The Manner of Men
By Stuart Tootal
In June 1944, an elite unit of British paratroopers was sent on a daring and highly risky behind-the-lines mission, which was deemed vital to the success of D-Day. Dropping ahead of the main Allied invasion, 9 PARA were tasked with destroying an impregnable German gun battery. If they failed, thousands of British troops landing on the beaches were expected to die. But their mission was flawed and started to go wrong from the moment they jumped from their aircraft above Normandy. Only twenty per cent of the unit made it to the objective and half of them were killed or wounded during the attack. Undermanned and lacking equipment and ammunition, the survivors then held a critical part of the invasion beachhead. For six bloody days, they defended the Breville Ridge against vastly superior German forces and bore the brunt of Rommel's attempt to turn the left flank of the Allied invasion.The Manner of Men is an epic account of courage beyond the limits of human endurance, where paratroopers prevailed despite intelligence failures and higher command blunders, in what has been described as one of the most remarkable feat of arms of the British Army and the Parachute Regiment during the Second World War.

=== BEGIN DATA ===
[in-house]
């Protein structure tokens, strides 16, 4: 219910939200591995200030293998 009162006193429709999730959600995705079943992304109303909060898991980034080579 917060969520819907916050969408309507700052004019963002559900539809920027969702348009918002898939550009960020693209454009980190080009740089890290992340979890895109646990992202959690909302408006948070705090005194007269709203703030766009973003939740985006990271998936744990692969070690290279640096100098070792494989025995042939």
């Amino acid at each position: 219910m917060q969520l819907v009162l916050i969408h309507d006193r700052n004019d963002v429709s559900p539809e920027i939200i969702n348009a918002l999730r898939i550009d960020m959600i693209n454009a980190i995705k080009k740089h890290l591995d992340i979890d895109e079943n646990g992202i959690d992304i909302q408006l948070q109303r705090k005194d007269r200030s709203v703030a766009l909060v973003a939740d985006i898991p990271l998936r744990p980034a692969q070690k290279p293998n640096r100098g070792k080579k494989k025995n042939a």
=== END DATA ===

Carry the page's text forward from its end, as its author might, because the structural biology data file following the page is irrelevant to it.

By Michael Rosen